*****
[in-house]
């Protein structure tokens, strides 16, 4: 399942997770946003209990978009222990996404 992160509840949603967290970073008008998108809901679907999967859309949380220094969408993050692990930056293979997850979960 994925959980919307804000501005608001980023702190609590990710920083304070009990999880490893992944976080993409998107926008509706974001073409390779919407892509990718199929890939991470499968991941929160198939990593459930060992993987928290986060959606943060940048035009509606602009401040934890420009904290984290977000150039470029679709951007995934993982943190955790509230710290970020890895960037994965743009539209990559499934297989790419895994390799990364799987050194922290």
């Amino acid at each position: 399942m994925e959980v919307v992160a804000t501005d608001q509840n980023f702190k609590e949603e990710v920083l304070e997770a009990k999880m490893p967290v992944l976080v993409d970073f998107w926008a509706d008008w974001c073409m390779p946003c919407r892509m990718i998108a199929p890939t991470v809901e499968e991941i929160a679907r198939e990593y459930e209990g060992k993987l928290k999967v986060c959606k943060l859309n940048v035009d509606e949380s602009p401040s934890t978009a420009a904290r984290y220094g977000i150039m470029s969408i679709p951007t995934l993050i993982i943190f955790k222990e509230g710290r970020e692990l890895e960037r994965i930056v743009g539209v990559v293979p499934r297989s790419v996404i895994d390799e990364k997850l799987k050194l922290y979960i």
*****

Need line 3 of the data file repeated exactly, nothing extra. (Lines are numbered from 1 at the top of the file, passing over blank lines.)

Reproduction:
């Amino acid at each position: 399942m994925e959980v919307v992160a804000t501005d608001q509840n980023f702190k609590e949603e990710v920083l304070e997770a009990k999880m490893p967290v992944l976080v993409d970073f998107w926008a509706d008008w974001c073409m390779p946003c919407r892509m990718i998108a199929p890939t991470v809901e499968e991941i929160a679907r198939e990593y459930e209990g060992k993987l928290k999967v986060c959606k943060l859309n940048v035009d509606e949380s602009p401040s934890t978009a420009a904290r984290y220094g977000i150039m470029s969408i679709p951007t995934l993050i993982i943190f955790k222990e509230g710290r970020e692990l890895e960037r994965i930056v743009g539209v990559v293979p499934r297989s790419v996404i895994d390799e990364k997850l799987k050194l922290y979960i």